level_data: .db 0,1,0,0,2,0,0,0,0,3,0,0,0,0,0,0 .db 0,0,0,0,0,0,0,1,0,0,0,0,0,0,0,0 .db 0,0,0,0,1,0,0,3,0,2,0,2,0,0,0,0 .db 0,0,0,0,1,0,0,3,0,2,0,2,0,0,0,0 .db 0,0,0,0,1,0,0,3,0,2,0,2,0,0,0,0 .db 0,0,0,0,1,0,0,3,0,2,0,2,0,0,0,0 .db 0,0,0,0,1,0,0,3,0,2,0,2,0,0,0,0 .db 1,1,1,1,1,1,1,1,1,1,1,1,1,1,1,1
a b c a a c b b a c b b a c b b a c b b a c b b aaaaaaaaaaaaaaaa
If you ever start to build a game like Joltima, DStar, or Journey, you probably want to consider writting a quick C/C++ application to make the level data. Probably have it use bitmaps of the actual sprites that will be used. If you can't do it in C/C++, then try using QBASIC or batch files somehow. If you end up making tons of levels, you're going to get a headache trying to figure out all the data and what it looks like in your head; a quick application can be a life saver!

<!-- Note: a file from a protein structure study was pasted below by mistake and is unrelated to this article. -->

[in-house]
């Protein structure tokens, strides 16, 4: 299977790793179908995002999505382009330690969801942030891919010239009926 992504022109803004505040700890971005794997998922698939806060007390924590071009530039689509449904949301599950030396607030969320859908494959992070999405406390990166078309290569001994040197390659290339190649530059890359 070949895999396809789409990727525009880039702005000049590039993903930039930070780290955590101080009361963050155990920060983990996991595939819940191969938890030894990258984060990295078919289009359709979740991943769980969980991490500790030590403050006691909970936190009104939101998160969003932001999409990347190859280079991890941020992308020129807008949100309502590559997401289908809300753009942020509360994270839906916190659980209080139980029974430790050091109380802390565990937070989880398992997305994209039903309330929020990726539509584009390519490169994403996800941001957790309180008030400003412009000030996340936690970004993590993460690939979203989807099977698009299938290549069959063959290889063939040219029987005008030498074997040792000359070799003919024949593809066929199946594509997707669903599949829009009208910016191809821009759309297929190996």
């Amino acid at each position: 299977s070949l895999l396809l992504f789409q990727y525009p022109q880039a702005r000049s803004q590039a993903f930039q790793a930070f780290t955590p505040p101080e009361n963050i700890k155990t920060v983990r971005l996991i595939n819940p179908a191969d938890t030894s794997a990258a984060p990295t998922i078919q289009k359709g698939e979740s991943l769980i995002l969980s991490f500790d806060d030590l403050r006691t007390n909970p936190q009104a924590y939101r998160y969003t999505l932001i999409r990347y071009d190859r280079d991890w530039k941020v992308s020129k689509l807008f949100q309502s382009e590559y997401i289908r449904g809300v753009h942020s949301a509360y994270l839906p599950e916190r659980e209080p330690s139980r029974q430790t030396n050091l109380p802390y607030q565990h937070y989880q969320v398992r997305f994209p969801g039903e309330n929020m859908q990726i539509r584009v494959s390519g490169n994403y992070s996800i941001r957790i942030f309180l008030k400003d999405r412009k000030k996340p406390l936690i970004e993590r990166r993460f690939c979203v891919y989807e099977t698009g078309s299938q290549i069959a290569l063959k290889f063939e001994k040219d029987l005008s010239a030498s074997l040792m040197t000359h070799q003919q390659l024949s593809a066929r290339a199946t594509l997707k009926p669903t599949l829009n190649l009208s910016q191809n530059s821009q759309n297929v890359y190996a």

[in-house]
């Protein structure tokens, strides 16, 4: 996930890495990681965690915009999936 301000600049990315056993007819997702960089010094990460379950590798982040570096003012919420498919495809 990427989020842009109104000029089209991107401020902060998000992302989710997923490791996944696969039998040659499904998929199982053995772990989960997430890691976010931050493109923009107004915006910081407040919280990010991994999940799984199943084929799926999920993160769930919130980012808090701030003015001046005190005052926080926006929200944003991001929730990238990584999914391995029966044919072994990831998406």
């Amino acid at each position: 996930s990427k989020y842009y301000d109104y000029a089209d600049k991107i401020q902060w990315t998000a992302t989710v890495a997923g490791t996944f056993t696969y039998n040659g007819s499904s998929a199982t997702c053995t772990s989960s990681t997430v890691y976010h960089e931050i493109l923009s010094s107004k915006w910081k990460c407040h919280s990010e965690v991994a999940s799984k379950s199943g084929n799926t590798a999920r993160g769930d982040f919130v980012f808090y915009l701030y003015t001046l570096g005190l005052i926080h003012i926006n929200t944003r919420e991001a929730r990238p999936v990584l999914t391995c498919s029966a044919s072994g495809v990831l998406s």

The RoutineLet's construct a routine to generate the tile map for us. The basic routine,as stated at the top, will need to:
- Take a byte in the level data,
- match that byte to its cooresponding generic sprite from a table,
- render that sprite on the screen,
- set up the coordinates for the next tile,
- move on to the next byte in the level data.
In the Code Tree section, you learn that before you start designing a routine, it is best to outline the routine the same way you would an essay for school. Here's the indention outline for the routine we are going to make.
draw 8 rows draw 16 columns draw sprite get value from level data find sprite for that value draw 8 rows of sprite get byte from sprite image data draw byte onto video memory increase video memory to next row increase sprite data by a byte loop drawing of sprite increase column and repeat increase row and repeat